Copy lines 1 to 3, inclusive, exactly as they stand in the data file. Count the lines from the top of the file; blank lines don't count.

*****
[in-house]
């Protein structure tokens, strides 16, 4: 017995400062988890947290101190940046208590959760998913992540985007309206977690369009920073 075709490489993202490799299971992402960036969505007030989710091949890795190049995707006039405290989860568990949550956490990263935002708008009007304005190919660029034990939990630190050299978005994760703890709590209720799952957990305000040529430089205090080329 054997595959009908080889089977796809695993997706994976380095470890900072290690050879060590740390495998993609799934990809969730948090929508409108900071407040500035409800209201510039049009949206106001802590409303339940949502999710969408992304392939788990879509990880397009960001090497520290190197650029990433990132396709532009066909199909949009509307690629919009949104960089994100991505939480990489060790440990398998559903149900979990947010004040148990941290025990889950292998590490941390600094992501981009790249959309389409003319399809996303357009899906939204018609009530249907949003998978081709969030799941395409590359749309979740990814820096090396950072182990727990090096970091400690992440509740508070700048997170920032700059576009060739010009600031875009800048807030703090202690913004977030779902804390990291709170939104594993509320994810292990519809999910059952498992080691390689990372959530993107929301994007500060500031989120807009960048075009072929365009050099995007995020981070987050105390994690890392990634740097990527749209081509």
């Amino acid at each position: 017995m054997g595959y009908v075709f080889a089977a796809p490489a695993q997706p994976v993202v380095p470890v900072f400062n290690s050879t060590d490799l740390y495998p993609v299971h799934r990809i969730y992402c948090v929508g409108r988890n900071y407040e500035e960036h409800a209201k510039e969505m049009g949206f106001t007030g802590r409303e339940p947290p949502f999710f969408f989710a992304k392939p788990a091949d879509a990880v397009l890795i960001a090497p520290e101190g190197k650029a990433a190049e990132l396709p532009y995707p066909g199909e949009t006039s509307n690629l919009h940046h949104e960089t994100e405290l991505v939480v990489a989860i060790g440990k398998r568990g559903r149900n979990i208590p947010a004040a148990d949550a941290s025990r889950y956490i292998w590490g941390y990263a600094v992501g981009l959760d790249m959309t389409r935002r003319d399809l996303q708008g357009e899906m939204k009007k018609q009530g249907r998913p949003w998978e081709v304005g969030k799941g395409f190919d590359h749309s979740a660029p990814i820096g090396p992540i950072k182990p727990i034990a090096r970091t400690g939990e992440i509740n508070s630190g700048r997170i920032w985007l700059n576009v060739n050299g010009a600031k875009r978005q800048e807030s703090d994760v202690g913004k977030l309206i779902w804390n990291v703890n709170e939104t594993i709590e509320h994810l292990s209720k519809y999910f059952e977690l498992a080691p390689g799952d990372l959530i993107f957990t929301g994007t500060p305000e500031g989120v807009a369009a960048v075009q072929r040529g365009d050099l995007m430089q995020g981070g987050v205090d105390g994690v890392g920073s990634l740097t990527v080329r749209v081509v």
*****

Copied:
[in-house]
């Protein structure tokens, strides 16, 4: 017995400062988890947290101190940046208590959760998913992540985007309206977690369009920073 075709490489993202490799299971992402960036969505007030989710091949890795190049995707006039405290989860568990949550956490990263935002708008009007304005190919660029034990939990630190050299978005994760703890709590209720799952957990305000040529430089205090080329 054997595959009908080889089977796809695993997706994976380095470890900072290690050879060590740390495998993609799934990809969730948090929508409108900071407040500035409800209201510039049009949206106001802590409303339940949502999710969408992304392939788990879509990880397009960001090497520290190197650029990433990132396709532009066909199909949009509307690629919009949104960089994100991505939480990489060790440990398998559903149900979990947010004040148990941290025990889950292998590490941390600094992501981009790249959309389409003319399809996303357009899906939204018609009530249907949003998978081709969030799941395409590359749309979740990814820096090396950072182990727990090096970091400690992440509740508070700048997170920032700059576009060739010009600031875009800048807030703090202690913004977030779902804390990291709170939104594993509320994810292990519809999910059952498992080691390689990372959530993107929301994007500060500031989120807009960048075009072929365009050099995007995020981070987050105390994690890392990634740097990527749209081509």
């Amino acid at each position: 017995m054997g595959y009908v075709f080889a089977a796809p490489a695993q997706p994976v993202v380095p470890v900072f400062n290690s050879t060590d490799l740390y495998p993609v299971h799934r990809i969730y992402c948090v929508g409108r988890n900071y407040e500035e960036h409800a209201k510039e969505m049009g949206f106001t007030g802590r409303e339940p947290p949502f999710f969408f989710a992304k392939p788990a091949d879509a990880v397009l890795i960001a090497p520290e101190g190197k650029a990433a190049e990132l396709p532009y995707p066909g199909e949009t006039s509307n690629l919009h940046h949104e960089t994100e405290l991505v939480v990489a989860i060790g440990k398998r568990g559903r149900n979990i208590p947010a004040a148990d949550a941290s025990r889950y956490i292998w590490g941390y990263a600094v992501g981009l959760d790249m959309t389409r935002r003319d399809l996303q708008g357009e899906m939204k009007k018609q009530g249907r998913p949003w998978e081709v304005g969030k799941g395409f190919d590359h749309s979740a660029p990814i820096g090396p992540i950072k182990p727990i034990a090096r970091t400690g939990e992440i509740n508070s630190g700048r997170i920032w985007l700059n576009v060739n050299g010009a600031k875009r978005q800048e807030s703090d994760v202690g913004k977030l309206i779902w804390n990291v703890n709170e939104t594993i709590e509320h994810l292990s209720k519809y999910f059952e977690l498992a080691p390689g799952d990372l959530i993107f957990t929301g994007t500060p305000e500031g989120v807009a369009a960048v075009q072929r040529g365009d050099l995007m430089q995020g981070g987050v205090d105390g994690v890392g920073s990634l740097t990527v080329r749209v081509v």